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Countdown to Copenhagen: Reviewing and Verifying International Climate Action

Climate change is a global issue that requires action from all countries. As the U.S. Congress develops a domestic climate and energy package, the United States seeks assurance that other countries will also act and a means to track the progress of commitments by verifying that actions have been implemented.

Climate change is a global issue that requires action from all countries. As the U.S. Congress develops a domestic climate and energy package, the United States is seeking assurance that other countries will act and that there is a means to track the progress of commitments by verifying that actions have been implemented.

This is an important issue in the international climate change negotiations which will convene in Copenhagen, Denmark in December 2009. One of the reasons the United States stands to benefit from an international agreement on climate change is that it can provide the needed system of verification to assure effort by all nations and a level playing field. Other countries are acting or pledging action on clean energy. Examples include:

  • Mexico has pledged to halve its greenhouse gas emissions by 2050.
  • China’s climate change program includes reducing energy intensity per unit of GDP by 20 percent between 2006 and the end of 2010 and increasing non-fossil fuel-based and renewable energy to 15 percent of the energy mix by 2020.
  • Brazil has said it will reduce its deforestation rate 70 percent from recent levels by 2017.
  • Indonesia announced in September that it would craft a policy to cut emissions by 26 percent by 2020 from “business as usual” levels. As countries come forward with national commitments, the international community will need common procedures and processes to verify actions.

A structure of international verification is not a new concept. China and other countries participate in review under the Montreal Protocol on ozone depletion, the nuclear nonproliferation treaty, the International Monetary Fund and the World Trade Organization. Also, the U.S. Environmental Protection Agency is working in China and other countries to build capacity on monitoring and verification. These systems demonstrate that an international system of accountability is feasible and can provide a workable structure for verification of action on ambitious international goals. Copenhagen offers an opportunity to put forward a new climate policy verification approach.

Review and Verification in the International Climate Framework

The United States is party to the United Nations Framework Convention on Climate Change (UNFCCC), which requires that countries report on their efforts to reduce greenhouse gases and support emissions reduction (mitigation) in other countries. This reporting is done through national inventories and national communications. National inventories report quantitative information on countries’ greenhouse gas emissions and their removal, while national communications report on a wider range of activities related to climate change, including policies, adaptation efforts, and research.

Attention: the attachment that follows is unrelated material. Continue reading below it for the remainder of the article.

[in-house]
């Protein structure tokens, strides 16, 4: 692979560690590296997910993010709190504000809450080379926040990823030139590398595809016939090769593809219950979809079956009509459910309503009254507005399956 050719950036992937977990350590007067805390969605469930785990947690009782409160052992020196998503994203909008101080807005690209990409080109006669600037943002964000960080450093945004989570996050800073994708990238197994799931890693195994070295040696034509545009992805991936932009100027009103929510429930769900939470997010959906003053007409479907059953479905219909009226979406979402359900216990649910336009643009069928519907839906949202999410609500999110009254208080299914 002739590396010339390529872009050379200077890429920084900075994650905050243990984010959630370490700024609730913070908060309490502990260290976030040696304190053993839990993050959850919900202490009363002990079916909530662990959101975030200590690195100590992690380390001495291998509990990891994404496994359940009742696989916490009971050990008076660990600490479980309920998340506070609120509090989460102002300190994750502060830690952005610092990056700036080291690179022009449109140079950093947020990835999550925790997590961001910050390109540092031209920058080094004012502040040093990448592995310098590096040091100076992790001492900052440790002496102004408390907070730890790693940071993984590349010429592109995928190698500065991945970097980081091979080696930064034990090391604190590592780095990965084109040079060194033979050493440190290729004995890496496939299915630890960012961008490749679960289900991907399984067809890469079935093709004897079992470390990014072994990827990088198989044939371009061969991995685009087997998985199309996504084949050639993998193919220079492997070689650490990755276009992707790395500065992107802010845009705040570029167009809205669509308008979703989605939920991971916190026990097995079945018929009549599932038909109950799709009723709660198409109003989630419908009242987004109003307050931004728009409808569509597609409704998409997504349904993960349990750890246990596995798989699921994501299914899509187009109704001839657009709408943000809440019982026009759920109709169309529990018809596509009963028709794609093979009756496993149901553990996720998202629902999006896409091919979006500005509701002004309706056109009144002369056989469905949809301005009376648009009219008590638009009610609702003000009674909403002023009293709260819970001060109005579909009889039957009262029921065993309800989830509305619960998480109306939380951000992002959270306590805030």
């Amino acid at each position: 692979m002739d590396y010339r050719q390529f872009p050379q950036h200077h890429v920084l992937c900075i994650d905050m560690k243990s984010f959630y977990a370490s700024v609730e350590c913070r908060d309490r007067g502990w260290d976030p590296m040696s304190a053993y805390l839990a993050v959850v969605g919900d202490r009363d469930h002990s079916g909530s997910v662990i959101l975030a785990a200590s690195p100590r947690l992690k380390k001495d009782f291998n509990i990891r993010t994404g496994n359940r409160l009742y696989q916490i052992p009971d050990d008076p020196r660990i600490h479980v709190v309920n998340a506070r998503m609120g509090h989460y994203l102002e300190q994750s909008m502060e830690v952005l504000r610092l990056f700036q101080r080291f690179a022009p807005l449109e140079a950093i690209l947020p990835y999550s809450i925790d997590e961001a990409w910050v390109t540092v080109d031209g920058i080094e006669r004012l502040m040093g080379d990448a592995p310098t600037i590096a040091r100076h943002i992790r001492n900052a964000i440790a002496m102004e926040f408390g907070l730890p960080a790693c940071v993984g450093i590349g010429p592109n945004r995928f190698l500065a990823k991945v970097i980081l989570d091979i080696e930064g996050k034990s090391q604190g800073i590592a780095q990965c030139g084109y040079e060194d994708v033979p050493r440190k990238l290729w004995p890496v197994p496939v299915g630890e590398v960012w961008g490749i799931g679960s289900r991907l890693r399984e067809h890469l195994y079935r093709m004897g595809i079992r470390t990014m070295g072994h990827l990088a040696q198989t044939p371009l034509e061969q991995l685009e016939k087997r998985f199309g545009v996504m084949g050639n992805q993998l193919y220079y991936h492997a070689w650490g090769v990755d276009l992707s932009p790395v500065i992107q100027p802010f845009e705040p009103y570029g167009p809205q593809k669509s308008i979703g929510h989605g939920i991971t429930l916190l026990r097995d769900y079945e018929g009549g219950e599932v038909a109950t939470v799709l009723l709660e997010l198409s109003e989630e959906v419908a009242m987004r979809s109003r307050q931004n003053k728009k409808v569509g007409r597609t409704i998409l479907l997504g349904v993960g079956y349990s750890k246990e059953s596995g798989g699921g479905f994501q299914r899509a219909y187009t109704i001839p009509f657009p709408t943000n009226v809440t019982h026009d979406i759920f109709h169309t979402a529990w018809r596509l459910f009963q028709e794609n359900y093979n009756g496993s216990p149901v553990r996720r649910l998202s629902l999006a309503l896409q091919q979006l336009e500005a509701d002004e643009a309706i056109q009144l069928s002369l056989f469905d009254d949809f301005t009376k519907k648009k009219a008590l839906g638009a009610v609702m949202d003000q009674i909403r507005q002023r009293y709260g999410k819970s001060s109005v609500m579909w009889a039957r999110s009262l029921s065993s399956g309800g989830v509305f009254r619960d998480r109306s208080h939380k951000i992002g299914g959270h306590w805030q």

The concept of verifying what countries are doing to mitigate greenhouse gases has become know in UNFCCC language as the pledging of actions and commitments in a way that is “measurable, reportable and verifiable” (MRV). This term was coined in the Bali Action Plan, the roadmap for the current climate negotiations agreed upon by the United States and other nations at the UN climate meeting in 2007. The plan calls for mitigation (emissions reduction) commitments and actions by both developed and developing countries, as well as support for the actions of developing countries in the form of technology transfer, financing and capacity building. According to the plan, these commitments, actions, and support would all be “measurable, reportable and verifiable.”

How International Review Helps the United States

Clear rules for how countries will measure, report and verify their actions will be useful in the U.S. climate and energy debate. U.S. stakeholders have wanted reassurance that other countries, including developing countries such as China, are acting. A strong international reporting and verification system can improve confidence regarding other countries’ actions. U.S. legal compliance with future domestic climate policy must also be transparent and communicated internationally.

Building on Review and Verification in the UNFCCC

The UNFCCC’s structure of national inventories and national communications forms a basis for a system of transparent measurement, reporting and verification. However, a new agreement will need to strengthen this framework, to ensure robust reporting from all countries, of commitments, actions and support. To help achieve such an outcome, developed countries such as the United States can provide financial and technical support to build the capacity for measuring, reporting and verifying actions in developing countries. There are several proposals being discussed under the UNFCCC climate negotiations on ways in which the current framework can be improved. Also, an international verification system needs to be harmonized across countries, and the methods used must be comparable in all nations.

An international climate agreement that has a robust global system of measuring, reporting, and verifying can provide assurances for the United States that other countries are implementing their commitments. This type of international assurance can complement and support U.S. domestic action.

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